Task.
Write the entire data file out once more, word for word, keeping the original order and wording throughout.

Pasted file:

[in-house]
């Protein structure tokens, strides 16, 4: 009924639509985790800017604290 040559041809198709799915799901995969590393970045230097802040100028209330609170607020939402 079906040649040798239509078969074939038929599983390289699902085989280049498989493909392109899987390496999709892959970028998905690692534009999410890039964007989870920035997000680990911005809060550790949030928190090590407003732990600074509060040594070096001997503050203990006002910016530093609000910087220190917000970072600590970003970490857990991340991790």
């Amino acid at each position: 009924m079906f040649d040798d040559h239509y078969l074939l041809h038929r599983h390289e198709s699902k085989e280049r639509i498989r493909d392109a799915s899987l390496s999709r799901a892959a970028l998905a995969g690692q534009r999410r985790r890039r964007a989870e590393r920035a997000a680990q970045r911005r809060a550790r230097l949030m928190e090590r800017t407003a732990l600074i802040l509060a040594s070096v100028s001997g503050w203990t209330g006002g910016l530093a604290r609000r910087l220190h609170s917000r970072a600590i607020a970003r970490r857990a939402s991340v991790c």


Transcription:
[in-house]
């Protein structure tokens, strides 16, 4: 009924639509985790800017604290 040559041809198709799915799901995969590393970045230097802040100028209330609170607020939402 079906040649040798239509078969074939038929599983390289699902085989280049498989493909392109899987390496999709892959970028998905690692534009999410890039964007989870920035997000680990911005809060550790949030928190090590407003732990600074509060040594070096001997503050203990006002910016530093609000910087220190917000970072600590970003970490857990991340991790």
């Amino acid at each position: 009924m079906f040649d040798d040559h239509y078969l074939l041809h038929r599983h390289e198709s699902k085989e280049r639509i498989r493909d392109a799915s899987l390496s999709r799901a892959a970028l998905a995969g690692q534009r999410r985790r890039r964007a989870e590393r920035a997000a680990q970045r911005r809060a550790r230097l949030m928190e090590r800017t407003a732990l600074i802040l509060a040594s070096v100028s001997g503050w203990t209330g006002g910016l530093a604290r609000r910087l220190h609170s917000r970072a600590i607020a970003r970490r857990a939402s991340v991790c």